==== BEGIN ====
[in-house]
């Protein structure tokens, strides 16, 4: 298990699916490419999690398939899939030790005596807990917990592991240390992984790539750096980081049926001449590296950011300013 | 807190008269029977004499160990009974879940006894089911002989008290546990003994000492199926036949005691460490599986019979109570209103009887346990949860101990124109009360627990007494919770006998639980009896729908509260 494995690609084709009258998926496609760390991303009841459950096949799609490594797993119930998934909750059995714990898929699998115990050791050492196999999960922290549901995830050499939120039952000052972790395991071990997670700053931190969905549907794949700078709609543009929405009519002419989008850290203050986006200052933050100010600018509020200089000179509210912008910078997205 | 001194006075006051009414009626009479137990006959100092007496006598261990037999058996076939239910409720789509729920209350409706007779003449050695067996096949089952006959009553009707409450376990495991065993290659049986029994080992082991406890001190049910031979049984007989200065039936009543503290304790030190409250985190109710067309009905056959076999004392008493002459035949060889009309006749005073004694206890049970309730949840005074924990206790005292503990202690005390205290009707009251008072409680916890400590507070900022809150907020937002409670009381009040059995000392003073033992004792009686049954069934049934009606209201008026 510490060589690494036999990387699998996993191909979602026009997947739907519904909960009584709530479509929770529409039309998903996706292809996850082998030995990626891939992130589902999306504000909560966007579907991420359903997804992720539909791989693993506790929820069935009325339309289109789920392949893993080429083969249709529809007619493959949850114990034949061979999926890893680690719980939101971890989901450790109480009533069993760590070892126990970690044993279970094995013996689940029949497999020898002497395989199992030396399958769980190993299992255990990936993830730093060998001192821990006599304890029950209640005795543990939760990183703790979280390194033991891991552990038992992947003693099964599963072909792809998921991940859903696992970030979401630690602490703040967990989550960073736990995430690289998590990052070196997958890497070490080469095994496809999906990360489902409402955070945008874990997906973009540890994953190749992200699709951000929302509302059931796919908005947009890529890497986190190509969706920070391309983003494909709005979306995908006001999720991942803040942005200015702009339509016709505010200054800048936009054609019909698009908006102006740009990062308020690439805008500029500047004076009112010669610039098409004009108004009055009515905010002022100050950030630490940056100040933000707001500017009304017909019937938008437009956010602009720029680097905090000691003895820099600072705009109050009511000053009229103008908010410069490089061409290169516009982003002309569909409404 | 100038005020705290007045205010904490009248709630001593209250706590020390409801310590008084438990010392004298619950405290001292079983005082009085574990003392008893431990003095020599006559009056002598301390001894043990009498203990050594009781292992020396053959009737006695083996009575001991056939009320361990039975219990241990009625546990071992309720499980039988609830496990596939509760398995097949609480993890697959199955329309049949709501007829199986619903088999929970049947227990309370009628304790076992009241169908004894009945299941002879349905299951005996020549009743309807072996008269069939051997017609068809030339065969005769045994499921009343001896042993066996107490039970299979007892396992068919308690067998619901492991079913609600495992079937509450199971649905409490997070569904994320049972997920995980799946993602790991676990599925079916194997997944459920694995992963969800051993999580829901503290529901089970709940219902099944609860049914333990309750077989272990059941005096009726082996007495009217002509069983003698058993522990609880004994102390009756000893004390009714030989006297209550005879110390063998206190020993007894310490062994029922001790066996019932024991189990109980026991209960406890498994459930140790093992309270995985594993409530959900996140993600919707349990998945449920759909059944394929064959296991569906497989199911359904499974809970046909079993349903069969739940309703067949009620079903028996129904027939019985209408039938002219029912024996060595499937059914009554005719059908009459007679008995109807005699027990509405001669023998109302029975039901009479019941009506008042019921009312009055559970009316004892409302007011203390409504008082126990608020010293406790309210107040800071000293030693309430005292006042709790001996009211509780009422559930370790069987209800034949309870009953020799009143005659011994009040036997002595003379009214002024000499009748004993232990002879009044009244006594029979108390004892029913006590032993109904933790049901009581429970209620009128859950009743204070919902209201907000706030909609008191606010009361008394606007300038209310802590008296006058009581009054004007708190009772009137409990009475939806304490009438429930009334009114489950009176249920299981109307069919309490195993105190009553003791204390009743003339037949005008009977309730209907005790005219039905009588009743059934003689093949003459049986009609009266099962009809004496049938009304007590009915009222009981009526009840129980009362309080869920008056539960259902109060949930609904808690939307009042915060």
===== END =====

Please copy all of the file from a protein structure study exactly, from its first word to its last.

[in-house]
């Protein structure tokens, strides 16, 4: 298990699916490419999690398939899939030790005596807990917990592991240390992984790539750096980081049926001449590296950011300013 | 807190008269029977004499160990009974879940006894089911002989008290546990003994000492199926036949005691460490599986019979109570209103009887346990949860101990124109009360627990007494919770006998639980009896729908509260 494995690609084709009258998926496609760390991303009841459950096949799609490594797993119930998934909750059995714990898929699998115990050791050492196999999960922290549901995830050499939120039952000052972790395991071990997670700053931190969905549907794949700078709609543009929405009519002419989008850290203050986006200052933050100010600018509020200089000179509210912008910078997205 | 001194006075006051009414009626009479137990006959100092007496006598261990037999058996076939239910409720789509729920209350409706007779003449050695067996096949089952006959009553009707409450376990495991065993290659049986029994080992082991406890001190049910031979049984007989200065039936009543503290304790030190409250985190109710067309009905056959076999004392008493002459035949060889009309006749005073004694206890049970309730949840005074924990206790005292503990202690005390205290009707009251008072409680916890400590507070900022809150907020937002409670009381009040059995000392003073033992004792009686049954069934049934009606209201008026 510490060589690494036999990387699998996993191909979602026009997947739907519904909960009584709530479509929770529409039309998903996706292809996850082998030995990626891939992130589902999306504000909560966007579907991420359903997804992720539909791989693993506790929820069935009325339309289109789920392949893993080429083969249709529809007619493959949850114990034949061979999926890893680690719980939101971890989901450790109480009533069993760590070892126990970690044993279970094995013996689940029949497999020898002497395989199992030396399958769980190993299992255990990936993830730093060998001192821990006599304890029950209640005795543990939760990183703790979280390194033991891991552990038992992947003693099964599963072909792809998921991940859903696992970030979401630690602490703040967990989550960073736990995430690289998590990052070196997958890497070490080469095994496809999906990360489902409402955070945008874990997906973009540890994953190749992200699709951000929302509302059931796919908005947009890529890497986190190509969706920070391309983003494909709005979306995908006001999720991942803040942005200015702009339509016709505010200054800048936009054609019909698009908006102006740009990062308020690439805008500029500047004076009112010669610039098409004009108004009055009515905010002022100050950030630490940056100040933000707001500017009304017909019937938008437009956010602009720029680097905090000691003895820099600072705009109050009511000053009229103008908010410069490089061409290169516009982003002309569909409404 | 100038005020705290007045205010904490009248709630001593209250706590020390409801310590008084438990010392004298619950405290001292079983005082009085574990003392008893431990003095020599006559009056002598301390001894043990009498203990050594009781292992020396053959009737006695083996009575001991056939009320361990039975219990241990009625546990071992309720499980039988609830496990596939509760398995097949609480993890697959199955329309049949709501007829199986619903088999929970049947227990309370009628304790076992009241169908004894009945299941002879349905299951005996020549009743309807072996008269069939051997017609068809030339065969005769045994499921009343001896042993066996107490039970299979007892396992068919308690067998619901492991079913609600495992079937509450199971649905409490997070569904994320049972997920995980799946993602790991676990599925079916194997997944459920694995992963969800051993999580829901503290529901089970709940219902099944609860049914333990309750077989272990059941005096009726082996007495009217002509069983003698058993522990609880004994102390009756000893004390009714030989006297209550005879110390063998206190020993007894310490062994029922001790066996019932024991189990109980026991209960406890498994459930140790093992309270995985594993409530959900996140993600919707349990998945449920759909059944394929064959296991569906497989199911359904499974809970046909079993349903069969739940309703067949009620079903028996129904027939019985209408039938002219029912024996060595499937059914009554005719059908009459007679008995109807005699027990509405001669023998109302029975039901009479019941009506008042019921009312009055559970009316004892409302007011203390409504008082126990608020010293406790309210107040800071000293030693309430005292006042709790001996009211509780009422559930370790069987209800034949309870009953020799009143005659011994009040036997002595003379009214002024000499009748004993232990002879009044009244006594029979108390004892029913006590032993109904933790049901009581429970209620009128859950009743204070919902209201907000706030909609008191606010009361008394606007300038209310802590008296006058009581009054004007708190009772009137409990009475939806304490009438429930009334009114489950009176249920299981109307069919309490195993105190009553003791204390009743003339037949005008009977309730209907005790005219039905009588009743059934003689093949003459049986009609009266099962009809004496049938009304007590009915009222009981009526009840129980009362309080869920008056539960259902109060949930609904808690939307009042915060």